A three-judge panel from the US Court of Appeals for the Fifth Circuit upheld a decision Monday to keep oil companies from moving lawsuits that blame them for coastal wetlands loss in Louisiana to federal court.
In 1972 Congress enacted the Coastal Zone Management Act, which led Louisiana to enact the Louisiana State and Local Coastal Resources Management Act of 1978 (SLCRMA). SLCRMA established a permitting program for anyone starting an activity that had a direct and significant impact on coastal waters in Louisiana’s coastal zone. Any activity not in accordance with the terms of a coastal use permit could result in civil liability, damages and an order for environmental restoration measures. The SLCRMA legacy clause allowed activities legally started before the effective date of the permit program to continue without a permit.
Starting in the 1940s, the oil companies drilled from barges and dredged and maintained canal networks to access wells. Louisiana parishes sued the companies, alleging that the companies’ continued use of the wells and canals violates SLCRMA because they either lack a permit or their use violates a permit. They claimed that the legacy clause does not apply because any operations prior to 1980 were not “lawfully commenced or established” before the implementation of SLCRMA.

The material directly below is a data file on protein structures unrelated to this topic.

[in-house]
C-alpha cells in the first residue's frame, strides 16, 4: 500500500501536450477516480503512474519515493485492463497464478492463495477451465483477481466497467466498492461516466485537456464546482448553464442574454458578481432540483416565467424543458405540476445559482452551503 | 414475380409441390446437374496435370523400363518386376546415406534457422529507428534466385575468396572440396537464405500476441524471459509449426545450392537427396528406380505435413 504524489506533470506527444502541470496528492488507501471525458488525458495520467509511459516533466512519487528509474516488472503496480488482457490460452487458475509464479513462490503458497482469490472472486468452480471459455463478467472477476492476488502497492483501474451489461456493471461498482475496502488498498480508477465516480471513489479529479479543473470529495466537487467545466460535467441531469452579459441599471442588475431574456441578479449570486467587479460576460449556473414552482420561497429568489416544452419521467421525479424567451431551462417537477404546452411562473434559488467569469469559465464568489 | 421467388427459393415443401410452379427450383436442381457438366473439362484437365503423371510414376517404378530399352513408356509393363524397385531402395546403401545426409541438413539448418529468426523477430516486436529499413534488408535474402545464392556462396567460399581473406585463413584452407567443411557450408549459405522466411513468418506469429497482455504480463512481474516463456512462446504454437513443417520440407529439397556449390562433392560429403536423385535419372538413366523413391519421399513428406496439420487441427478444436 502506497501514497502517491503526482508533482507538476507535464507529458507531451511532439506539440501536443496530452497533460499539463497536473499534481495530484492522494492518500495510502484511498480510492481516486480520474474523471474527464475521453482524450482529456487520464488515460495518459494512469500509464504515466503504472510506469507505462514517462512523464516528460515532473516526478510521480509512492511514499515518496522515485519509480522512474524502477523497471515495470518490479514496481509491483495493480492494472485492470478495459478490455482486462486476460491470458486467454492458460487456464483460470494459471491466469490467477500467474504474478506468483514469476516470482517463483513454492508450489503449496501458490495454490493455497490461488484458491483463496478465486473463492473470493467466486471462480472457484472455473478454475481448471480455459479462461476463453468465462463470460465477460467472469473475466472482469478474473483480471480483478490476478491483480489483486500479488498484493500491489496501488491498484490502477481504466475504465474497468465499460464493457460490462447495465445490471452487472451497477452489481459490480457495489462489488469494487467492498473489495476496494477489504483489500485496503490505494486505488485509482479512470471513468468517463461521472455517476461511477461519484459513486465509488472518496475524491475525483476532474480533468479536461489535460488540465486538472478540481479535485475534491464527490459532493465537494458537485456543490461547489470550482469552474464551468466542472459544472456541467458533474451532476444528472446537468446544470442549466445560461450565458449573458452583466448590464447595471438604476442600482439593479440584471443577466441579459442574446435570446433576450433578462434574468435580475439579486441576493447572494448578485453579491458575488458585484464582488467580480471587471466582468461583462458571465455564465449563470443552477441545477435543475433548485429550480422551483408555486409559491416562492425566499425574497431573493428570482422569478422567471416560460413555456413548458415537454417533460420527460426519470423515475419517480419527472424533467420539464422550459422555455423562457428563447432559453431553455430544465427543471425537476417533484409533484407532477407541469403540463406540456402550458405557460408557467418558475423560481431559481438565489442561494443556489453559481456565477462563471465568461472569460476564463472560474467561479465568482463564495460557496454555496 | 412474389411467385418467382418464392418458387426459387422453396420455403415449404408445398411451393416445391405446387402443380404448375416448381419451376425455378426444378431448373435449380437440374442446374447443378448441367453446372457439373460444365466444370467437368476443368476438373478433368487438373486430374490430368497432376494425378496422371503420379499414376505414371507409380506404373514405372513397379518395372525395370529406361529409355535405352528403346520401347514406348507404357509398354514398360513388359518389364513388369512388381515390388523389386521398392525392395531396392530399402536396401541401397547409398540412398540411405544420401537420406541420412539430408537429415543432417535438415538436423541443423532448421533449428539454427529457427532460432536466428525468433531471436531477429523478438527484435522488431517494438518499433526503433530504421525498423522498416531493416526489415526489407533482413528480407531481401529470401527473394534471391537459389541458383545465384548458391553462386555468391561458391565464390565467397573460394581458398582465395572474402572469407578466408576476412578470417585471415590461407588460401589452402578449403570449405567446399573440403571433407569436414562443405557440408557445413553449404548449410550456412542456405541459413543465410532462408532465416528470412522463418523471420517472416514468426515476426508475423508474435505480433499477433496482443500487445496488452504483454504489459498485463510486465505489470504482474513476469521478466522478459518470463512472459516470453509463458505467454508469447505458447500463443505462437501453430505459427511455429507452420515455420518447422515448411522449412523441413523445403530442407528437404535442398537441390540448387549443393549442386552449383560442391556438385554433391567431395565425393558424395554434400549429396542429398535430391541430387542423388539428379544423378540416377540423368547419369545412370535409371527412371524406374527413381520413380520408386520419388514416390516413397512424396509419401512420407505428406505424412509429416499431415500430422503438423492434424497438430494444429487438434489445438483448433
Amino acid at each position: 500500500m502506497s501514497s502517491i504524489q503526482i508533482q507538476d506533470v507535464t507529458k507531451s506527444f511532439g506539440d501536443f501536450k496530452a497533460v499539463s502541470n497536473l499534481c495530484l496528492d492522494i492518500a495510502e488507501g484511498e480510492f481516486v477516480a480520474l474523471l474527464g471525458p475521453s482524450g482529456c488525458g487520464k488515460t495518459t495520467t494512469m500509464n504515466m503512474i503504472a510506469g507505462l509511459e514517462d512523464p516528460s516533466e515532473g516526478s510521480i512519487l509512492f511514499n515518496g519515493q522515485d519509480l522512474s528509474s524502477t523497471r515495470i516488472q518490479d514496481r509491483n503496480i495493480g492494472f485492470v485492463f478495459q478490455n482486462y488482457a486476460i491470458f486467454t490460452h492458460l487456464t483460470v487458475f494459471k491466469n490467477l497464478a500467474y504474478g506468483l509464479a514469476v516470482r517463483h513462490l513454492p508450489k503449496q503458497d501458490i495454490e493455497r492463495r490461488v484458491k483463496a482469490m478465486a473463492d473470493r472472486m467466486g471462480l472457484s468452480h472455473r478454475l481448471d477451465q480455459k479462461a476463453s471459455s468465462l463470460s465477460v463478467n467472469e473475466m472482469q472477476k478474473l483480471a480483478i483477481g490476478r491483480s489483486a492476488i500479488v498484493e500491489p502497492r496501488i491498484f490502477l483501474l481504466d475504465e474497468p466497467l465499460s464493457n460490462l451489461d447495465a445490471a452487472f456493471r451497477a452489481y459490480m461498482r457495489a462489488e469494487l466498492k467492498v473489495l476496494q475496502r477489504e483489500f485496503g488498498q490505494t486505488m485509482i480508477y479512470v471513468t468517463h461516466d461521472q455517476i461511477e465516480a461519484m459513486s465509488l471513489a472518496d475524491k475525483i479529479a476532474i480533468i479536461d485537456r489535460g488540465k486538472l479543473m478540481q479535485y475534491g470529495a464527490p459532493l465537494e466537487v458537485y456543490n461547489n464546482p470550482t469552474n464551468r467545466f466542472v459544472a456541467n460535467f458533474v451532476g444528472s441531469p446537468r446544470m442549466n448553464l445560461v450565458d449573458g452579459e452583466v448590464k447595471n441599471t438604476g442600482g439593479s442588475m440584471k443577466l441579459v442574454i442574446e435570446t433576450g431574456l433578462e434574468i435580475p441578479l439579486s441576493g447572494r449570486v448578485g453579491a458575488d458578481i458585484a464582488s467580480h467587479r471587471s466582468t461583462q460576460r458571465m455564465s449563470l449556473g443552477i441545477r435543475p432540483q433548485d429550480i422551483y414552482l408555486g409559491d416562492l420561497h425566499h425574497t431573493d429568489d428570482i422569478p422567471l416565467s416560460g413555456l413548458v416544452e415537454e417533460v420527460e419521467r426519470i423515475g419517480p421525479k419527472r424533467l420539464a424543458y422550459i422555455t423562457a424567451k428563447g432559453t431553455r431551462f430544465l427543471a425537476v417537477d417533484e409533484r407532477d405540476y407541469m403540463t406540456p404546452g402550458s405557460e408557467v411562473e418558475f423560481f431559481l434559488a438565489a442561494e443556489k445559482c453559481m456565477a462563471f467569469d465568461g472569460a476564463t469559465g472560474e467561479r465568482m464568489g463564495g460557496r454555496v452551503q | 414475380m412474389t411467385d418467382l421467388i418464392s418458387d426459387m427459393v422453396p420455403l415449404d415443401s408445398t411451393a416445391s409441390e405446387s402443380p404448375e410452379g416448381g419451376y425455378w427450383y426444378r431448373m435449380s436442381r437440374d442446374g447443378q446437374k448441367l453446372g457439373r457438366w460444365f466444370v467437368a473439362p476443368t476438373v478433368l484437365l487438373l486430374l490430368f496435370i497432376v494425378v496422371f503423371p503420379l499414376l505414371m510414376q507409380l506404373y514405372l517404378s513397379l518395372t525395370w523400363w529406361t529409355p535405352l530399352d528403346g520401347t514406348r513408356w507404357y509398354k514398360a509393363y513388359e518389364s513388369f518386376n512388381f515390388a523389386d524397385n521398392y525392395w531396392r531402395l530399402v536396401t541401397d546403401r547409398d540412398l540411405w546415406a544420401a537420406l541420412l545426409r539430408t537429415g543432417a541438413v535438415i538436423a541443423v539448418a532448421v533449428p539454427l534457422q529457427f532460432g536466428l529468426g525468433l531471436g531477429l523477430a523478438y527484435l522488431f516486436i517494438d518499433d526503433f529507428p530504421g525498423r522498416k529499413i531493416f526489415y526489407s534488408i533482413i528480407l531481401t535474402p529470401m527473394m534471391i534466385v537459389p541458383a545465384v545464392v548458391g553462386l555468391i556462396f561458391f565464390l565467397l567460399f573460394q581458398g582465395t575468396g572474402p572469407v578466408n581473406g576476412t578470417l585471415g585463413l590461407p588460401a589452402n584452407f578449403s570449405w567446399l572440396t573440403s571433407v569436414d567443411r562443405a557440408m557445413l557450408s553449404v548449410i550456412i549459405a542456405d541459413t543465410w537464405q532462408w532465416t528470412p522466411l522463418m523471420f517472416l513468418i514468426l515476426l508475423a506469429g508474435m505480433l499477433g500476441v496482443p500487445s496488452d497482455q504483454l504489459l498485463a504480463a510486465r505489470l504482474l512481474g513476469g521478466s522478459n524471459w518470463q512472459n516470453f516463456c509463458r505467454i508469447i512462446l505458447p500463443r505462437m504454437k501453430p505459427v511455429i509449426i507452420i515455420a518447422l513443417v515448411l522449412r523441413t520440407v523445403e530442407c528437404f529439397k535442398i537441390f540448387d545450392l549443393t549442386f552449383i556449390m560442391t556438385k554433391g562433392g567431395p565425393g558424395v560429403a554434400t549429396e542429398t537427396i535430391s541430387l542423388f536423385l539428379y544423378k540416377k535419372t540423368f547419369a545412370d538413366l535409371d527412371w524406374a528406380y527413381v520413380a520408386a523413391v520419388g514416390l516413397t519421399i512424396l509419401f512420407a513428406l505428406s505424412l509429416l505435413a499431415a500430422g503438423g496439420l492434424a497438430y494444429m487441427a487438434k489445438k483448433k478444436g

The oil companies tried to move the suits to federal court early in litigation, but they were remanded to state court due to lack of a federal question. After the parishes filed an expert report in one of the cases, the companies moved again for the removal of the cases to federal court. Both the Eastern and Western District of Louisiana granted the motions and remanded the cases back to state court.
The court on Monday found that the remand was appropriate because the companies filed their removal notices too late. The defendants’ second notice of removal was untimely unless it was not evident on the face of the complaints that the case included claims from World War II. While the defendants argued they did not know the claims were based upon activities dating back to World War II until the plaintiffs submitted their expert testimony, the court found that the report simply repeated information that had been filed with the court before the companies first tried to remove the cases from court.
Because of this, the court affirmed the decision to remand the case to state court.